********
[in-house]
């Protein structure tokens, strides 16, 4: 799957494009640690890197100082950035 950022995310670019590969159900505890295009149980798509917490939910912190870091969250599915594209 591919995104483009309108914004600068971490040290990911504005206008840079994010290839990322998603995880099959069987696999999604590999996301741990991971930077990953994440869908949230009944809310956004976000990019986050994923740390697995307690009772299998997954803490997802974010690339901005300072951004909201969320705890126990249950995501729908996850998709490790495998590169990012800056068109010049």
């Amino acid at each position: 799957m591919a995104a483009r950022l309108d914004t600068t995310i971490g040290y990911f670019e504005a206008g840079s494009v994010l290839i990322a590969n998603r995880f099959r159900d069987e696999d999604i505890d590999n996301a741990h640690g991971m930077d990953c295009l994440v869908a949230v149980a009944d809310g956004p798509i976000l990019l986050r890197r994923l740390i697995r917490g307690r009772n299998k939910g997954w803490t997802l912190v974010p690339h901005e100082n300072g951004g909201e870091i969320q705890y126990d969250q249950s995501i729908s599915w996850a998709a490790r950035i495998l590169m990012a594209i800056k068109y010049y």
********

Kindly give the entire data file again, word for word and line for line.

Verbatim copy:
[in-house]
């Protein structure tokens, strides 16, 4: 799957494009640690890197100082950035 950022995310670019590969159900505890295009149980798509917490939910912190870091969250599915594209 591919995104483009309108914004600068971490040290990911504005206008840079994010290839990322998603995880099959069987696999999604590999996301741990991971930077990953994440869908949230009944809310956004976000990019986050994923740390697995307690009772299998997954803490997802974010690339901005300072951004909201969320705890126990249950995501729908996850998709490790495998590169990012800056068109010049």
């Amino acid at each position: 799957m591919a995104a483009r950022l309108d914004t600068t995310i971490g040290y990911f670019e504005a206008g840079s494009v994010l290839i990322a590969n998603r995880f099959r159900d069987e696999d999604i505890d590999n996301a741990h640690g991971m930077d990953c295009l994440v869908a949230v149980a009944d809310g956004p798509i976000l990019l986050r890197r994923l740390i697995r917490g307690r009772n299998k939910g997954w803490t997802l912190v974010p690339h901005e100082n300072g951004g909201e870091i969320q705890y126990d969250q249950s995501i729908s599915w996850a998709a490790r950035i495998l590169m990012a594209i800056k068109y010049y």